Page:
As soon as I heard ALA.NI’s “Darkness at Noon,” I imagined the opening credits of a dark Western film directed by David Lynch. Looks like I was on to something, as the London-based singer notes Lynch as a great influence on her work, including the music video she made for the aforementioned song:
If you like what you hear, you’re in luck because there’s more on her debut album, You and I, which comes out June 3 in the U.S.!
Before releasing her own haunting-yet-sweet material, ALA.NI studied at London’s Sylvia Young Theatre School and sang background vocals for various artists. Not too long ago, I caught up with ALA.NI about directing, and how she catalogs her thoughts and maintains focus.
CHANEL PARKS: What were your influences for the “Darkness at Noon” video?
ALA.NI: I am a big David Lynch fan. The way he can transport you into a different land, welcome you into his world, is just such a powerful thing for a human to possess. Maya Deren, a surrealist director, is a big influence, too. Very experimental. Alfred Hitchcock is a master. I learnt from him the idea of working with restrictions.The technology wasn’t around in those days to create the effects that he had in his imagination, so he found his own way and style to still achieve those mind-boggling shots. Genius! He was also said to storyboard everything, which is what I try to do.
As a director of your own videos, what do you most want to convey to the audience?
A little peep into something intimate. It’s just me and an iPad. Usually in my pajamas, ha! My videos are the most creatively selfish and “don’t give a fuck” I can be. That’s why I love doing them so much. Of course I do my ultimate best, but I do most of my videos in a day—including the edit sometimes, too—and then I get to let it go. Music is not so easy an expression to just release from my hands.
What made you want to direct your own videos? I love that you do that!
I have, from a very young age, always loved photography. I used to pile loads of friends into photo booths and make albums. I did a film editing course a few years ago to help me understand the process better. Making videos is just me transferring my photographic eye into moving imagery.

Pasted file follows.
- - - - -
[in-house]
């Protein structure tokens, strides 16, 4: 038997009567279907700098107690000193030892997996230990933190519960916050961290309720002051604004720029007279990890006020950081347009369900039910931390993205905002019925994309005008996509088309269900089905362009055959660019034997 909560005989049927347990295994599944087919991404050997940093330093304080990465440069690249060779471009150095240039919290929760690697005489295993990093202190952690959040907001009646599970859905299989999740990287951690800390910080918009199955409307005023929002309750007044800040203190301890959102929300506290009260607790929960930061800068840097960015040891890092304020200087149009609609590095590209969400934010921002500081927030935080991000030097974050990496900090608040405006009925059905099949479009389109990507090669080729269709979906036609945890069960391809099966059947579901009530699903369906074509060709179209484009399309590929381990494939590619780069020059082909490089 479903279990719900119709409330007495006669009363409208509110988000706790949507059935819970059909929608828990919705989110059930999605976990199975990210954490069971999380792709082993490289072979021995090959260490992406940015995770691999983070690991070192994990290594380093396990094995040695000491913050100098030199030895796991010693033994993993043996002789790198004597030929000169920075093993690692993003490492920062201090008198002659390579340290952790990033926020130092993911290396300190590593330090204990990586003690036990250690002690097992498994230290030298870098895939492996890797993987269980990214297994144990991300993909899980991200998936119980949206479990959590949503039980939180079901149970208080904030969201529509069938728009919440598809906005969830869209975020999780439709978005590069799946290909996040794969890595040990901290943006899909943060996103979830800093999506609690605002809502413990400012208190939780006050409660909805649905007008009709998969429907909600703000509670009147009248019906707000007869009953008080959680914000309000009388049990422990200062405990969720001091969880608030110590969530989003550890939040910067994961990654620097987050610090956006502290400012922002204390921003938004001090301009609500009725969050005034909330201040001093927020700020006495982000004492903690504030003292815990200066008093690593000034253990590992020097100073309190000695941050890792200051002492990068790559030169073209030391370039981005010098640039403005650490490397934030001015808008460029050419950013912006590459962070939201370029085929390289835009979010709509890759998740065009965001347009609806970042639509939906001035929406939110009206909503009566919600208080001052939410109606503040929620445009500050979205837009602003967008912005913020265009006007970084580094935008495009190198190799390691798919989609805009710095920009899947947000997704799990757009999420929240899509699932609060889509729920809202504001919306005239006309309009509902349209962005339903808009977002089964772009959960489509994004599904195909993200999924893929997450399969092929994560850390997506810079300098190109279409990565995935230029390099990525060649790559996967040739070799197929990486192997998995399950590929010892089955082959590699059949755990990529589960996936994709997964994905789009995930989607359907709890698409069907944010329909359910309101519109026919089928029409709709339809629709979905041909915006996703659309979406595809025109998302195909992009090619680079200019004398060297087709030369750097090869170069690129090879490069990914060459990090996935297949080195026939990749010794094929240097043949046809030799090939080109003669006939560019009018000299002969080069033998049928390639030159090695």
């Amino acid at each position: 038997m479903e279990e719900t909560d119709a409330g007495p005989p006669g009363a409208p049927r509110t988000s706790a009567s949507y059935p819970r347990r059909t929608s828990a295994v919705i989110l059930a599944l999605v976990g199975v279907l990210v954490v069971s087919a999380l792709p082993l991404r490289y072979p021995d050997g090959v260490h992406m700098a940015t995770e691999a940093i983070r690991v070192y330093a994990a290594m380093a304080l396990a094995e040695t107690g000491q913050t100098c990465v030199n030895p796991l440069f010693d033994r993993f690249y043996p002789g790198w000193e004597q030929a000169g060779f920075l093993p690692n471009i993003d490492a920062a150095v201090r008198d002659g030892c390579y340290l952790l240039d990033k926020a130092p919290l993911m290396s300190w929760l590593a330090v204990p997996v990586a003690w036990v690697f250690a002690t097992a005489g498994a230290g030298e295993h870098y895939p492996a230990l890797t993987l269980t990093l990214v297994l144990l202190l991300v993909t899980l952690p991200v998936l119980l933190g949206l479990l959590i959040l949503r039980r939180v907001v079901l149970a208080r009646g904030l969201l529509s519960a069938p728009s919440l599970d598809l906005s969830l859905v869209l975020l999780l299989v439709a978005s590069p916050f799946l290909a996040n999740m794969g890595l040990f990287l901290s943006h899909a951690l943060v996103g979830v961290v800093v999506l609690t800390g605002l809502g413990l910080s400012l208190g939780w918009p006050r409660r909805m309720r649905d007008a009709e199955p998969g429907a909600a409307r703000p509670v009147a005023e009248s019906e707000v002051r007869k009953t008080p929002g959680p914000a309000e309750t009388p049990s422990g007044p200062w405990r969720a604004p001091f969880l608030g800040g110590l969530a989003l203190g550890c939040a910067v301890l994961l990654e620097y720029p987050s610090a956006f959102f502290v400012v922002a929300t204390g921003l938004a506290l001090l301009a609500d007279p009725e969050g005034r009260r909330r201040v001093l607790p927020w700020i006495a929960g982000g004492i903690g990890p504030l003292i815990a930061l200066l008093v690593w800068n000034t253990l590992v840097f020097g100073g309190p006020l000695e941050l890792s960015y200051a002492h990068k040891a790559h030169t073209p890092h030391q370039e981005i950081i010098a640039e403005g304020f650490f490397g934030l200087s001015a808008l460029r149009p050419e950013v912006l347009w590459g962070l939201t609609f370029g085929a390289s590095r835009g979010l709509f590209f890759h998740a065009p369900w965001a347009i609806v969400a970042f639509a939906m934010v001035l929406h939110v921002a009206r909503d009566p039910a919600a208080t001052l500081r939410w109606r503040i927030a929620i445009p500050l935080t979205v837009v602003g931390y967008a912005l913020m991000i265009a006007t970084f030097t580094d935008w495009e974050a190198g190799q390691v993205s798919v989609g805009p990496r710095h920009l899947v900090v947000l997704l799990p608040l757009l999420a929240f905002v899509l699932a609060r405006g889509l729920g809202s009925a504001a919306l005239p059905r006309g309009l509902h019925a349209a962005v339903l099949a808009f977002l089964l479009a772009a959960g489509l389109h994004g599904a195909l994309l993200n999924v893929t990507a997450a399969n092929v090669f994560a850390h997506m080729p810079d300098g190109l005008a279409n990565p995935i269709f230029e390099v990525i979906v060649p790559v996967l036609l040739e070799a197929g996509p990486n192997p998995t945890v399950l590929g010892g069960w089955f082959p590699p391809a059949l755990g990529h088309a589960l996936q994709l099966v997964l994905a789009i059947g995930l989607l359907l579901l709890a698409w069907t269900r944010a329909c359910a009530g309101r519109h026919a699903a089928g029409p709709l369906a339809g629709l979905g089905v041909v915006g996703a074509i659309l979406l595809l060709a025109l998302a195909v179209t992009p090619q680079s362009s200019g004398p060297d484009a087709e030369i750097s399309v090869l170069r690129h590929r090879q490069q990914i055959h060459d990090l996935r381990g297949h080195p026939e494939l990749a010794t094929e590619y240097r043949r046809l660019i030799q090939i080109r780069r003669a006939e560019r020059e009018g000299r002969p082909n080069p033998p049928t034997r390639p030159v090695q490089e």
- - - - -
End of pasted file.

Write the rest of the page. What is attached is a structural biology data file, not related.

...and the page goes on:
What did you listen to growing up?
My dad played bass in reggae and calypso bands. I went to Sylvia Young Theatre School, where I sang mostly musical theatre, and anything and everything in between. I try not to discriminate or plug myself into just one style of music: It’s limiting for me and my brain. Right now, John Jacob Niles is killing me with his voice and tone, and the Ink Spots are my “new” favorite boy band!
I read that some of the music you write comes to you in the middle of the night—how do you catalog those thoughts?
It’s a fucking pain in the arse. I sometimes have to wake up in the middle of the night and write five poems in row to just get the surmounted words of the day, week, month out of my system. I keep a diary and a dream book, too. All my best song ideas seem to come to me at around 2 or 3 AM. The city sleeps, so I have more space to think I guess.
I try to have some kind of writing and recording device nearby at all times. Failing that, I say to myself, “If I can’t remember it in the morning, then it wasn’t good enough,” which I never do, so I’ve learnt to take the moment of inspiration whatever time it comes. I only sleep around four hours per night, so it doesn’t really make much difference. 24-7 music making!
It’s interesting that you had a hard time landing gigs because you sounded “too English.” Can you expand on that experience? Especially as a woman of color who goes against any weird stereotypical notions that women of color can only sing R&B.
I was singing for a backing vocal agency, and they were sometimes told after an audition that I sounded too “English.” Too white. I guess they wanted more of the stereotypical black gospel female singer. Another time I was told that you can’t break a vocal run or adlib. Like, who invented these rules? And if they exist, then why shouldn’t they be broken? Music should be consumed without the judgement of color. It’s the universal language. Black Sabbath is pure [soul] to me—“Changes”! Their music is full of blues, funk, hip-hop, and real R&B melodies. White boys from Birmingham. Fuck color. Give me heart!
What advice do you have for people who want to shape their own artistic crafts?
Focus 100 percent into the art. The rest will fall into place. Nothing exists without the substance, the detail, the art. Art comes first! And of course, never give up. You never know when that moment will come. ♦